Mama (2013)

MamaMama

Release Date: January 18, 2013

Director: Andrés Muschietti

Stars: Jessica Chastain, Nikolaj Coster-Waldau, Megan Charpentier

Runtime: 100 min

Tagline: A mother’s love is forever

In this modern age, it is very difficult for horror films to be original. There is so little ground that has not already been stepped on. This is exactly one of the biggest problems of Mama, a film that has a great backstory, but it’s a story that reminds me of The Woman in Black and it copies scares from many other features.

One day, a father goes insane, kills his wife because she is going to leave him, and he takes his two young daughters with him and they hit the road, meaning to go far away. The father, Jeffrey, is zooming too fast, and the car skids off the road and down into the forest. They find a cabin, and just when the father is about to kill the elder daughter, a mysterious being comes and takes him away.

It is now five years later, and the girls have not been found. The uncle of the two young girls, Lucas (Nikolaj Coster-Waldau), hasn’t given up hope of finding them. With the support of his girlfriend, Annabel (portrayed by Jessica Chastian, who is sporting a short jet black wig and rocker tattoos), he has been paying investigators to look for them for those five years. When the investigators finally find them, they are in odd states. They crawl to get around, they’re dirty, and they claim to have been taken care of by something they called “Mama”. When Lucas and Annabel take in Victoria, 8, and Lily, 6, Mama isn’t very fond of her girls being taken away from her.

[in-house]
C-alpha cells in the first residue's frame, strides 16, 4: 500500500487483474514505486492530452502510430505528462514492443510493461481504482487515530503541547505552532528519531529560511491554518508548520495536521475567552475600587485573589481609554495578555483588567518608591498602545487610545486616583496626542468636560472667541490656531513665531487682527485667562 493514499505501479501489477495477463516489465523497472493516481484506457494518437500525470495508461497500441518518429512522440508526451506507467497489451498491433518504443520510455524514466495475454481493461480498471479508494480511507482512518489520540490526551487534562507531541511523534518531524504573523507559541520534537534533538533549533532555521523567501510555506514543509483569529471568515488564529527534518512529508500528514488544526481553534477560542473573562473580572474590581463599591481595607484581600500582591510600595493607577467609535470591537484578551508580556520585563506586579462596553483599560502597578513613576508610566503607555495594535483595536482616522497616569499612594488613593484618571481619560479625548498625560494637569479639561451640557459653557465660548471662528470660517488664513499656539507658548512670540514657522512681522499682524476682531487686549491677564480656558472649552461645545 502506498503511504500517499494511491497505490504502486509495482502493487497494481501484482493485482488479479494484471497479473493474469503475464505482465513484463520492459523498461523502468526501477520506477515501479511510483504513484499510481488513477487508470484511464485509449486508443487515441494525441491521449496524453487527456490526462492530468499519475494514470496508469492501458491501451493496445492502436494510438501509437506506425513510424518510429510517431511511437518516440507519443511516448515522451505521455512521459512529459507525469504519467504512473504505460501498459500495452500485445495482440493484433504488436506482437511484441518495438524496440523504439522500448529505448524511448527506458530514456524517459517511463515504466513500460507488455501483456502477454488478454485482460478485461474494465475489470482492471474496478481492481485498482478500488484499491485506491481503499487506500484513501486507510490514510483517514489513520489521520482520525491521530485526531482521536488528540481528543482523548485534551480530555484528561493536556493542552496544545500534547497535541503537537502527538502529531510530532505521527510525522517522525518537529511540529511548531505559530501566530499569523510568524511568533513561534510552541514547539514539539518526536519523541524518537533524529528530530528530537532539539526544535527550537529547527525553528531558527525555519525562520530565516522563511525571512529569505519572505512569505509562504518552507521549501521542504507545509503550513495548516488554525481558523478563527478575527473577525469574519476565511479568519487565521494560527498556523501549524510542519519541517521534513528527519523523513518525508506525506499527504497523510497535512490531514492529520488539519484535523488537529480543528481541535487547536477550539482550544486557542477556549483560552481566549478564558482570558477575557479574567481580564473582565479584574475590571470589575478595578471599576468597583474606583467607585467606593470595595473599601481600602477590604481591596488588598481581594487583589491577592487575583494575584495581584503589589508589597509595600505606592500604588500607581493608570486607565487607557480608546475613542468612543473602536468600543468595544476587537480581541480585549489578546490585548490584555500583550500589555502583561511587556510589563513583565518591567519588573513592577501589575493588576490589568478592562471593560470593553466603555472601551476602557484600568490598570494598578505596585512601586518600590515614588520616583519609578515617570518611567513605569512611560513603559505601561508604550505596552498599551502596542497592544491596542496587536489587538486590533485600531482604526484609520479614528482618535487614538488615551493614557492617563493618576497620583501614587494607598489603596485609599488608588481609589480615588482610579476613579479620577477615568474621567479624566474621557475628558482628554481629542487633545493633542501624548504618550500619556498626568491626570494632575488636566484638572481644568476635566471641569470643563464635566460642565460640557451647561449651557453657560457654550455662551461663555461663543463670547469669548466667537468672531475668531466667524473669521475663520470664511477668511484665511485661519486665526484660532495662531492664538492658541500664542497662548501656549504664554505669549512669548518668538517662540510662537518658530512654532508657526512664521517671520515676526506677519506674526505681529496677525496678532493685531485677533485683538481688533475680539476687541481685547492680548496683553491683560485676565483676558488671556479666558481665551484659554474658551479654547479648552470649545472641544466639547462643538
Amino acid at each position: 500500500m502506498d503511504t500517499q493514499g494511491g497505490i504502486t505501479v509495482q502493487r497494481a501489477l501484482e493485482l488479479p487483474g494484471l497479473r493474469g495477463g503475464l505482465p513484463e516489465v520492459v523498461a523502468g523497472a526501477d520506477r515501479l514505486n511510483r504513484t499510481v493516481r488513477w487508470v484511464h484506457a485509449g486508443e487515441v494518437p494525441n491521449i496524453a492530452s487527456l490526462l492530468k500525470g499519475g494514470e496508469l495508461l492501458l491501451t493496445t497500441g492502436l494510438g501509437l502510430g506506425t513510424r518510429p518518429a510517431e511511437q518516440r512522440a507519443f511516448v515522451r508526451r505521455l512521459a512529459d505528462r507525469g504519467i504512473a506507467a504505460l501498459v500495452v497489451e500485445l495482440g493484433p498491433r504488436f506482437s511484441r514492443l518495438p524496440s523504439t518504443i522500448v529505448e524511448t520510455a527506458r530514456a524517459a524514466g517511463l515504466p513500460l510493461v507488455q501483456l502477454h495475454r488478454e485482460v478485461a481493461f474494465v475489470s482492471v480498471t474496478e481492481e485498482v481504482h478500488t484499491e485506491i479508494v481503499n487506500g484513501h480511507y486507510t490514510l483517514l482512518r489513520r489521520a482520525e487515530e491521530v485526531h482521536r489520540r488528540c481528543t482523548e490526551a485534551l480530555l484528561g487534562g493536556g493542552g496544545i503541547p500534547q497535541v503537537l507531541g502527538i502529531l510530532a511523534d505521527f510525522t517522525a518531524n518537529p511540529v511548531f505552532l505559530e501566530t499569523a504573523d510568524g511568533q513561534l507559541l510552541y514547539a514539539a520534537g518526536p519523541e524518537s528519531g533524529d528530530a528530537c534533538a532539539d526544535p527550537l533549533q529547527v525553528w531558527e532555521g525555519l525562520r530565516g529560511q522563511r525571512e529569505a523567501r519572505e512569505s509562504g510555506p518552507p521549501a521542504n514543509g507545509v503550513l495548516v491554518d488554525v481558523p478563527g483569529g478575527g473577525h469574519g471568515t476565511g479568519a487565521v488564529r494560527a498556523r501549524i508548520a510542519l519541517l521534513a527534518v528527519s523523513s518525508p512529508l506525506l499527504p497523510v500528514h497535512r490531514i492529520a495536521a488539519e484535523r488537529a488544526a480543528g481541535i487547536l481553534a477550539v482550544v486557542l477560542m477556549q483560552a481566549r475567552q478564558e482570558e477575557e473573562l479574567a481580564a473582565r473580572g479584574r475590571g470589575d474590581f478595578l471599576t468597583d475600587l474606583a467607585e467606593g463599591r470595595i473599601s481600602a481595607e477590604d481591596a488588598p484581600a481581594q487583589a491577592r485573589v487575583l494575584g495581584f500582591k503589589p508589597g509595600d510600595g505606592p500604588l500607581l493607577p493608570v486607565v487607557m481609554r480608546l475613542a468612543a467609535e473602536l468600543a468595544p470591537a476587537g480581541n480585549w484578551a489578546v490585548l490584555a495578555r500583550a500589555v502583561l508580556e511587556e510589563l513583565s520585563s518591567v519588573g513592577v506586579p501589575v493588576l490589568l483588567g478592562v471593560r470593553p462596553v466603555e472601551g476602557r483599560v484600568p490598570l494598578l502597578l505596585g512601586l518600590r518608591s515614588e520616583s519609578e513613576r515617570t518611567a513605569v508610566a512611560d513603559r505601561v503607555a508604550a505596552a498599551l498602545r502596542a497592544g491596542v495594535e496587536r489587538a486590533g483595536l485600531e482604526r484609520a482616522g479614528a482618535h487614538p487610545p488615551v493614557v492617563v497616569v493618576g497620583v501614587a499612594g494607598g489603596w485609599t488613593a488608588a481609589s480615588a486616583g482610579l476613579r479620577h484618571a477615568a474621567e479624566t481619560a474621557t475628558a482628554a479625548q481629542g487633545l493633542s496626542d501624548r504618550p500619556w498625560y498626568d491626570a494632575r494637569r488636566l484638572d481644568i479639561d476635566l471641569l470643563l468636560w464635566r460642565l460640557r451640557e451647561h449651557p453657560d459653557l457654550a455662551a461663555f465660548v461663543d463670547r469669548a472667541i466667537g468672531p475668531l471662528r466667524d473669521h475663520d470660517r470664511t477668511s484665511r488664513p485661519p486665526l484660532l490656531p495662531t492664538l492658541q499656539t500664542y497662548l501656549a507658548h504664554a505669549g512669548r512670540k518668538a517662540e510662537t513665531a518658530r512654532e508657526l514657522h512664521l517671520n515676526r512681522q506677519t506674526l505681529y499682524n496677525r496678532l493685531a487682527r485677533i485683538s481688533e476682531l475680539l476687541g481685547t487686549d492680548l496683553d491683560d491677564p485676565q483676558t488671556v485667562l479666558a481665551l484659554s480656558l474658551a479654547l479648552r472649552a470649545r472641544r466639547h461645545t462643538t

The back story established in Mama is a good one: a institutionalized woman steals back her baby in the late 1800’s, but she dies and her baby doesn’t. Soon, her ghost searches everywhere for the baby, only to find Victoria and Lily instead.

The only reason this feels reminiscent of The Woman in Black is the back story, the spirit in that film also wants to rest with their son, but in the meantime kills the townsfolk. It’s not extremely similar, but I still thought of it during. The film’s main scares are from better horror films, so there isn’t much content one hasn’t seen. There are also many convenient things that happen in the film: the uncle gets put into a coma rather early on in the film, leaving Annabel take care of the little eerie tykes so he doesn’t lose custody. Whilst the film does a few things wrong, it does a lot of things right.